HAYWARD -- Crews expect to wrap up roadwork through downtown by June 20, after more than a year of traffic backups, headaches for merchants and open sidewalk trenches.

But before then, anyone driving the route of the Route 238 Corridor Improvement Project may experience a few more backups and lane closures, project manager Kevin Briggs told merchants and residents at a monthly roadwork update meeting Thursday.

The $101 million Route 238 Corridor Improvement Project is designed to ease traffic congestion downtown and help commuters and local residents move more quickly through town.

Mustafa Taha, senior construction inspector for the city of Hayward,  looks over a traffic signal bridge along Foothill Boulevard. on Tuesday, March 5,
Mustafa Taha, senior construction inspector for the city of Hayward, looks over a traffic signal bridge along Foothill Boulevard. on Tuesday, March 5, 2013 in Hayward, Calif. The traffic signal bridges are being installed across Foothill Boulevard at A, B, C, D Streets and the Jackson Street, Mission Boulevard intersection. (Aric Crabb/Staff)

It stretches from Mission Boulevard at Industrial Parkway north to Foothill Boulevard to the onramp to Interstate 580 at the northern end of town. Through downtown, the project includes a one-way traffic loop beginning at the Foothill-Mission-Jackson intersection, heading north on Foothill to A, turning east on A to Mission, then turning south on Mission back to the intersection with Foothill and Jackson.

Briggs acknowledges that motorists avoiding the roadwork though downtown have increased traffic on side streets.

"After work is complete, we will be looking at traffic that is cutting through the neighborhoods and what we need to do to that address that," he said. "We anticipate more people will be returning to the major streets after work is done."

Briggs said drivers could expect some delays as lanes are closed for spot repairs on downtown streets, which has already started. Final paving of the downtown loop and Mission south of the Foothill-Jackson interchange will start once those repairs are made, he said.

"Work should be substantially complete by June 20," Briggs said, although he added that sidewalk repair and other minor projects could last for another six weeks after that.

The upcoming roadway repair work will be done during the day, but the paving will take place at night, he said. After the pavement has set, workers will apply final striping on the streets.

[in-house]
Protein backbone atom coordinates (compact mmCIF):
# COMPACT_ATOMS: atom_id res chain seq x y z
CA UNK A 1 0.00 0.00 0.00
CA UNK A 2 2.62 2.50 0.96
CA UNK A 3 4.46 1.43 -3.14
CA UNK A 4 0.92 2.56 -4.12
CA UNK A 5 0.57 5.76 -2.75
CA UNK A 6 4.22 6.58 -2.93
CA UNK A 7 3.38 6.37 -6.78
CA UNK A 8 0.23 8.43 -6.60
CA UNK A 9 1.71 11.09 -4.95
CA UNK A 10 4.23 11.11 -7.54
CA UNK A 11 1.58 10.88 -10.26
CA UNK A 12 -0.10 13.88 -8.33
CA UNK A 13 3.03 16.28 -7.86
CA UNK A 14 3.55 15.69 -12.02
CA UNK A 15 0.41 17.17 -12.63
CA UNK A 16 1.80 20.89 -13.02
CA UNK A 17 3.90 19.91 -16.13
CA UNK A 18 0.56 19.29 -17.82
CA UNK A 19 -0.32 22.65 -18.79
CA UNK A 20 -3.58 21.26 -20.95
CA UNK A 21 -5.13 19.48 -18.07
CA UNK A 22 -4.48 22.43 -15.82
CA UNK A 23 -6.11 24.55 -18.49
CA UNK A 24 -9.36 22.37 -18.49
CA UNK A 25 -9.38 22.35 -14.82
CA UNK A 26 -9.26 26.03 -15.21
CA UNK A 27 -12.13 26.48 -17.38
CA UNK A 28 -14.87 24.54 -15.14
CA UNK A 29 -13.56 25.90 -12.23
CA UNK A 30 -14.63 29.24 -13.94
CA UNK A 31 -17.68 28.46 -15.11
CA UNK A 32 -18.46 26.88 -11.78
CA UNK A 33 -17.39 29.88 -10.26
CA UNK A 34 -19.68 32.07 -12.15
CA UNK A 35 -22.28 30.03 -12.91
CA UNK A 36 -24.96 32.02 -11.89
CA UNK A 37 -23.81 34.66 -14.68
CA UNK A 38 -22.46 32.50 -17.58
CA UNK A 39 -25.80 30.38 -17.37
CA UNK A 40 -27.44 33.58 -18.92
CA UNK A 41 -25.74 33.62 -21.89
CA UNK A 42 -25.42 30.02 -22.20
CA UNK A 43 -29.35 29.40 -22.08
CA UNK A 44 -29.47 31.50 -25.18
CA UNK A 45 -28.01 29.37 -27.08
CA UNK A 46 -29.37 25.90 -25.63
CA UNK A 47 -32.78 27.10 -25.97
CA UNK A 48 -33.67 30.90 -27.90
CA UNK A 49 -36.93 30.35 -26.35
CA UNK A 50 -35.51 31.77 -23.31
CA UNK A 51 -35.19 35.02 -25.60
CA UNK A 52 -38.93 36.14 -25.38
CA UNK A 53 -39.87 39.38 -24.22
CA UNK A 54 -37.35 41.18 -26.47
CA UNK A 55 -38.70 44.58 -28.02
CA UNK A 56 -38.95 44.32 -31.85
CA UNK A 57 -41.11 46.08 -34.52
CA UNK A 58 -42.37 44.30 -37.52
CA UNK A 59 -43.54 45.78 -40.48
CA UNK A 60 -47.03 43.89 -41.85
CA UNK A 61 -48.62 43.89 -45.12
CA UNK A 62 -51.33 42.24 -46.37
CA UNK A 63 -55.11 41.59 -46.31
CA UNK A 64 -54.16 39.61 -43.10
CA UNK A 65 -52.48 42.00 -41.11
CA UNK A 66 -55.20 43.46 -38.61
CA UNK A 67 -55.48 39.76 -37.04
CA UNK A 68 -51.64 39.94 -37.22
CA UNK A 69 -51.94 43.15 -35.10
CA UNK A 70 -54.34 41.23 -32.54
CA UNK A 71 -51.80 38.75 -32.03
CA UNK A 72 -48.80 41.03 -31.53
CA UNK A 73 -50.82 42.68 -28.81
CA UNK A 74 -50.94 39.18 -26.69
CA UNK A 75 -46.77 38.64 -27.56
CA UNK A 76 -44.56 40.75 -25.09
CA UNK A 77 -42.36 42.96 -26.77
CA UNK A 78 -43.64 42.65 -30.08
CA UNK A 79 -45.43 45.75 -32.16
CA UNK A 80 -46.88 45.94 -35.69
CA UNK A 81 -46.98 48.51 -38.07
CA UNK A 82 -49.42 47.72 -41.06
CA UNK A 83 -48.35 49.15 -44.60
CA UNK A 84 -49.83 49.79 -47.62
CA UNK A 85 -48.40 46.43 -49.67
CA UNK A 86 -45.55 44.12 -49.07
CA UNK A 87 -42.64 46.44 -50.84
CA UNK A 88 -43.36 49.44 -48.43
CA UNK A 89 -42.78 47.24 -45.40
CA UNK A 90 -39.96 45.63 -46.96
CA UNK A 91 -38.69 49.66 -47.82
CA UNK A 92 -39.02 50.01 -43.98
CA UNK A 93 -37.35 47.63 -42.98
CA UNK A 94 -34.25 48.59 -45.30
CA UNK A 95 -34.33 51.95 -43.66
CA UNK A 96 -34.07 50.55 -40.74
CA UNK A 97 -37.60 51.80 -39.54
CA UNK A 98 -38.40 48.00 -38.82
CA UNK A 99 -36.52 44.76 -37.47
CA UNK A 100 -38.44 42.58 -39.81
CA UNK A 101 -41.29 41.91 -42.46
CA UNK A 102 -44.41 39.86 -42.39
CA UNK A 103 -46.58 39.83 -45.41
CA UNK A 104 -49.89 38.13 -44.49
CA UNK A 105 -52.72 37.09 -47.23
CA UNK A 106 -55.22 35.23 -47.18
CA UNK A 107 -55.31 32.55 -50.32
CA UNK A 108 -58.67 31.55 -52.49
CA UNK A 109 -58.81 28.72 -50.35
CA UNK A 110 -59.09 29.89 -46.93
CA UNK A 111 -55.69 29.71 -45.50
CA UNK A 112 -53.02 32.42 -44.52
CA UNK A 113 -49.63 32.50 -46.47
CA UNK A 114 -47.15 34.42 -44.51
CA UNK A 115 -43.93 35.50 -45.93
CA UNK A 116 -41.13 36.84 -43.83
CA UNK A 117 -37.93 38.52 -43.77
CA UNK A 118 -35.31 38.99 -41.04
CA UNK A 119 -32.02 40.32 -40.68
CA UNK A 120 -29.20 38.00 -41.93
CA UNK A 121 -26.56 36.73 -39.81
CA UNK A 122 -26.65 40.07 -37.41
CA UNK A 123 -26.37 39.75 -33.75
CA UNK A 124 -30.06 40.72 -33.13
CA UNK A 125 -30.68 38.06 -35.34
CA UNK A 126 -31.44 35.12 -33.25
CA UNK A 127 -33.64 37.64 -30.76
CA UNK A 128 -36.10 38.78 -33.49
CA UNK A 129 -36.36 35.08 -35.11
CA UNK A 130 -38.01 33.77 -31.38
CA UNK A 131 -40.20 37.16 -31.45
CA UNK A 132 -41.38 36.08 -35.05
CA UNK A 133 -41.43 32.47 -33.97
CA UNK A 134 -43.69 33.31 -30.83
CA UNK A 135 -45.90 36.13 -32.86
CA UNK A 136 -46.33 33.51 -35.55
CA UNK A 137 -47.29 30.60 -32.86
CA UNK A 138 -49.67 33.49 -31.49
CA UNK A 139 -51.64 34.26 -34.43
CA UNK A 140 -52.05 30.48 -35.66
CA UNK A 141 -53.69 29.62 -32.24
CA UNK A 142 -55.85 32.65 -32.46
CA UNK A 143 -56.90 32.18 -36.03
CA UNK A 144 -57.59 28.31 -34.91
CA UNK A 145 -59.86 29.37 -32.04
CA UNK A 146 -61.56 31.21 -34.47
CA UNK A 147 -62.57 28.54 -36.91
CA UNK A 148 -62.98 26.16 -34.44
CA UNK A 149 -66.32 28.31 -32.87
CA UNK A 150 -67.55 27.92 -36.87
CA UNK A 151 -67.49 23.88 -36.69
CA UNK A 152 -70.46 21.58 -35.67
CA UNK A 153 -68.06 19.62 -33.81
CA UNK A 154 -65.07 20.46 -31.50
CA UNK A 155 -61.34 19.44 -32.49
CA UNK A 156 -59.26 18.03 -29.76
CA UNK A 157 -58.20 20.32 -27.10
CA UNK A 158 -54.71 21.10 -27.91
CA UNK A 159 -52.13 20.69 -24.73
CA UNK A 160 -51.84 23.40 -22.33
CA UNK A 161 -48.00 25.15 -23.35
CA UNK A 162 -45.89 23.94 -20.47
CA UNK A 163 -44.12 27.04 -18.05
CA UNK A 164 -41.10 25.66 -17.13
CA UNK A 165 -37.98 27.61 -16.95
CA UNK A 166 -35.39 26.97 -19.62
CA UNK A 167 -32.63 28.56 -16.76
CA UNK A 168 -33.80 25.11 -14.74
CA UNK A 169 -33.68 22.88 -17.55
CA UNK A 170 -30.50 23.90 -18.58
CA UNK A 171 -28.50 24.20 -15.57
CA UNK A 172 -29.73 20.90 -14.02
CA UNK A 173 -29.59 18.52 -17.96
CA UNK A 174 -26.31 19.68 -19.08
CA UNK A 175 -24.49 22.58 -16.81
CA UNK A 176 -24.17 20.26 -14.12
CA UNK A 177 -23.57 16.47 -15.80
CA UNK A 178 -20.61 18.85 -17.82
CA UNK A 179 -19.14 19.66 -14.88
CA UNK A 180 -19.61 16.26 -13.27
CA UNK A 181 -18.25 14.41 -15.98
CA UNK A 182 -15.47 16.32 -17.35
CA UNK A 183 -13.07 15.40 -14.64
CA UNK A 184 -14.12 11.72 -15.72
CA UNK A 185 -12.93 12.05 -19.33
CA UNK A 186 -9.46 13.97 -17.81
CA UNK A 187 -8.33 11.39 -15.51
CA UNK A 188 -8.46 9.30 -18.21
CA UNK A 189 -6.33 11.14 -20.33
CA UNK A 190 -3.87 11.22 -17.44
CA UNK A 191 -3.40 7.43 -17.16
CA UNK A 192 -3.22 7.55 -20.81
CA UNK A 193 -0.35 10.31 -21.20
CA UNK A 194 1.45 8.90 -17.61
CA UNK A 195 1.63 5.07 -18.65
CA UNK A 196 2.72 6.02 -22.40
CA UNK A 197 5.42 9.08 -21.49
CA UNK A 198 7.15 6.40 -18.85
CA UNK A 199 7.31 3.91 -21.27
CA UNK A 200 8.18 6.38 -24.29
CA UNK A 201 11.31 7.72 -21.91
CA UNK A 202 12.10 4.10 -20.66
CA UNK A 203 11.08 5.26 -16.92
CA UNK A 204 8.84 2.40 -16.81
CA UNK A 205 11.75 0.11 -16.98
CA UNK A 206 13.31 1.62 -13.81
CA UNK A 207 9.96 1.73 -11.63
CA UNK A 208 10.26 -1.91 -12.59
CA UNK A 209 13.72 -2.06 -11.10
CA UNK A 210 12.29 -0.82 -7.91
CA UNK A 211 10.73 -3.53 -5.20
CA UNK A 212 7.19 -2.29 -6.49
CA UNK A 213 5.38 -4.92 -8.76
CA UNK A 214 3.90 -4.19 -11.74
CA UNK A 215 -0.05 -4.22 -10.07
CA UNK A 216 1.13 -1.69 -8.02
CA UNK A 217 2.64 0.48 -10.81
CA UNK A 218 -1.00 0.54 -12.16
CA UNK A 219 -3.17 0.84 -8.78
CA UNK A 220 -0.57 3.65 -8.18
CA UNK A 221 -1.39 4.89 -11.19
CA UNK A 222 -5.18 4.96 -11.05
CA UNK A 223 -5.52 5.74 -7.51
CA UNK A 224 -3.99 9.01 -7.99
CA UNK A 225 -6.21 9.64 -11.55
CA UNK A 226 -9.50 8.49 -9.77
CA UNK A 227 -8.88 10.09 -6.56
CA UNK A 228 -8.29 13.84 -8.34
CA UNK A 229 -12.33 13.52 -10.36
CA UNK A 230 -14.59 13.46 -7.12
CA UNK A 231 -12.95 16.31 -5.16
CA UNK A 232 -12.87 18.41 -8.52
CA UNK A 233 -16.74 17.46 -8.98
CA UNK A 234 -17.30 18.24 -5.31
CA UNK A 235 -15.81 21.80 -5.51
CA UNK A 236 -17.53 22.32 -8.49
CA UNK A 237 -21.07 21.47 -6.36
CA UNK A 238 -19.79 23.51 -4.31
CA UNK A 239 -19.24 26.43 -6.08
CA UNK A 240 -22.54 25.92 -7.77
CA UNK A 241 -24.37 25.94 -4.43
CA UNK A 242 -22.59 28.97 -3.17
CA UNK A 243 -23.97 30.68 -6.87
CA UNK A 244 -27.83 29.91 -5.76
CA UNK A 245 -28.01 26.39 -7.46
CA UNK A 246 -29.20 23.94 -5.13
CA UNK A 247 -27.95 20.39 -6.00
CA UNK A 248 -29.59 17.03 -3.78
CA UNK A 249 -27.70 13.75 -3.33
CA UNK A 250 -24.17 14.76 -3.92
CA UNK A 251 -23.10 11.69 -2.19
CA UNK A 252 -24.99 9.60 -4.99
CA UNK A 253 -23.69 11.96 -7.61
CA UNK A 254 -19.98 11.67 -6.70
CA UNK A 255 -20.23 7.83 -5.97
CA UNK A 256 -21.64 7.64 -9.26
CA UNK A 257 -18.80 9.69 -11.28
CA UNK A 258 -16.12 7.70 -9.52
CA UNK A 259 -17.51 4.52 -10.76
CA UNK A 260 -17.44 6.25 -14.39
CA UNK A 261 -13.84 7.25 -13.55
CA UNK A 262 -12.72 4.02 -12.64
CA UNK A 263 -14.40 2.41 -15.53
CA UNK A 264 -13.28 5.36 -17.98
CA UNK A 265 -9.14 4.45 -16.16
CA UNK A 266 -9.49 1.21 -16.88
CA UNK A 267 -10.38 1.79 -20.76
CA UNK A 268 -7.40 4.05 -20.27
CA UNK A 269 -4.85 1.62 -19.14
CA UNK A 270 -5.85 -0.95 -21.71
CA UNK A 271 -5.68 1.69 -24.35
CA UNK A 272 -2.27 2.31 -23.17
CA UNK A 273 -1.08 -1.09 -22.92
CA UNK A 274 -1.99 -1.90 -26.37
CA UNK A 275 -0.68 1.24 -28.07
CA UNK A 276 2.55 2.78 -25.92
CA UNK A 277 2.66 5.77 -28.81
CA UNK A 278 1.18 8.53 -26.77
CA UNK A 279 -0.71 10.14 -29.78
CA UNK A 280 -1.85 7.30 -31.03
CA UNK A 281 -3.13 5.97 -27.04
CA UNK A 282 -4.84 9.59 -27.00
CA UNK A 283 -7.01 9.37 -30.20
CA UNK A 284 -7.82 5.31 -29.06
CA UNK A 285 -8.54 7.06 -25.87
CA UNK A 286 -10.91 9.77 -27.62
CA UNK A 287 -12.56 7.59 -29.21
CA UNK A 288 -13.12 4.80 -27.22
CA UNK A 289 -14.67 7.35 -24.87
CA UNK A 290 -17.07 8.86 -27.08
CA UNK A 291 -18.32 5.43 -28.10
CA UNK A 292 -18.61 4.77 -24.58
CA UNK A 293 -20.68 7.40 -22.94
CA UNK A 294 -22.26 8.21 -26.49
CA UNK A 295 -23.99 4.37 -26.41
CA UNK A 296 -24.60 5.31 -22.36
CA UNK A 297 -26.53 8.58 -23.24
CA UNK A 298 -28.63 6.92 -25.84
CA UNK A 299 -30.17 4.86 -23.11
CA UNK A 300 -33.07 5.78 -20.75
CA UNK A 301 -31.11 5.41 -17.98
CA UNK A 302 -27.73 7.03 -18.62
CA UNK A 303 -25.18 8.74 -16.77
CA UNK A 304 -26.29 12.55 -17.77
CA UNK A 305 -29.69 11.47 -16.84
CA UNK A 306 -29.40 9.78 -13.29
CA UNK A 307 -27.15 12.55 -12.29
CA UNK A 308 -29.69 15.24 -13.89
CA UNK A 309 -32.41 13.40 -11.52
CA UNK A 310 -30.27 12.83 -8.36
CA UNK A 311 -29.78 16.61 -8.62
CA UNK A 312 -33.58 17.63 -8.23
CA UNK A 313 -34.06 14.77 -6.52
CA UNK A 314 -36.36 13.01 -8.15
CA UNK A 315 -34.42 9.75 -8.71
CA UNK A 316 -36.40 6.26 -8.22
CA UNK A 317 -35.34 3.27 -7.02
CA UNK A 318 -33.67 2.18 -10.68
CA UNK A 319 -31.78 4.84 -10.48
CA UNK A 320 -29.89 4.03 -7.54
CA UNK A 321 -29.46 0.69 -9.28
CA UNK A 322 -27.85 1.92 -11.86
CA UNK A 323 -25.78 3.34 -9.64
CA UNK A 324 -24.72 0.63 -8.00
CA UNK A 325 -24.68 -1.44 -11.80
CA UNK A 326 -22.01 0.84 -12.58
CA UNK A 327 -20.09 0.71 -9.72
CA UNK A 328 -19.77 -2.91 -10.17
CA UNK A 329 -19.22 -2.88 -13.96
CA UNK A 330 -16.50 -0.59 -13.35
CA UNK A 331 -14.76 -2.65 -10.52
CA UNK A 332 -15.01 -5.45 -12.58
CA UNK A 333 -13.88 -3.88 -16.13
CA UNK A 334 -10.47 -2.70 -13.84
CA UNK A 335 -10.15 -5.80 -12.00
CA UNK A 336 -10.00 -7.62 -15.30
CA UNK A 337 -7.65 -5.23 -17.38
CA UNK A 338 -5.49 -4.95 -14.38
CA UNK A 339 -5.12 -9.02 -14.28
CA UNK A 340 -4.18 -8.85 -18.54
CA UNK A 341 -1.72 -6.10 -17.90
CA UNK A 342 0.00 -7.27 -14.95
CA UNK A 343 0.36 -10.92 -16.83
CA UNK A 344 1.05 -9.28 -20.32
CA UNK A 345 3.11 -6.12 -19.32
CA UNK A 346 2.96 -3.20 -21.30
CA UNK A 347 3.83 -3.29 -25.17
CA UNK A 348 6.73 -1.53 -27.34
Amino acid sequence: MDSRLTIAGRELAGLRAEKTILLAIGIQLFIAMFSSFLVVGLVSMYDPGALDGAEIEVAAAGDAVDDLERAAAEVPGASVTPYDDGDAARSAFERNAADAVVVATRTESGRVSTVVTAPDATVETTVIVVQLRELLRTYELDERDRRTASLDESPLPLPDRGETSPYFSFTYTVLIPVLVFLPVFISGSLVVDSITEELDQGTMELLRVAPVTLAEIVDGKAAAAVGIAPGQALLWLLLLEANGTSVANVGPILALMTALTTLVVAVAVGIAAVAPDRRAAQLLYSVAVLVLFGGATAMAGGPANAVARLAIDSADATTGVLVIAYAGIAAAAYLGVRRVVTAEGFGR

Business owner Ray Baker complained that pedestrians had been ignored in planning the traffic project, and wanted to know when two crosswalks on A Street that were taken out when the loop began would be restored.

"All the emphasis on this project is on improving traffic, not pedestrians," Baker said.

Briggs said the crosswalk at Foothill and A is back in service. The crosswalk at A and Mission should be working by the end of May, he said.

The crosswalks were removed so traffic could move more smoothly through those intersections. But after merchants, residents and the City Council complained, a traffic study was done, and city engineers determined the pedestrian crossings would not cause traffic backups, Briggs explained later.

Workers will start planting trees downtown next week. And all the new traffic signal bridges have been installed, he said. "Tuesday, we turned on the Foothill-Mission-Jackson lights," Briggs said. "Traffic should be flowing better."

Ben Schweng, owner of Cyclepath on Foothill, said the loop presents a challenge for bicyclists, especially those heading east on A.

"Bicyclists going east on A are forced to turn right onto Mission. They then have to traverse five lanes to make a left turn on C Street, which is pretty dangerous. The turn onto Foothill from C Street is dangerous, too," he said.

The idea of adding a bicycle lane on A Street was rejected by Morad Fakhrai, Hayward public works director for engineering and transportation. There is not enough space for a lane and a buffer, he said.

Schweng later said he would be working with Fakhrai and others to come up with ways to make the streets safer for bicyclists. He challenged city officials, including the mayor, council members, engineers and planners, to join him for a bike ride through downtown to gain some insight into what bicyclists face.

"Let's ride the loop," Schweng said.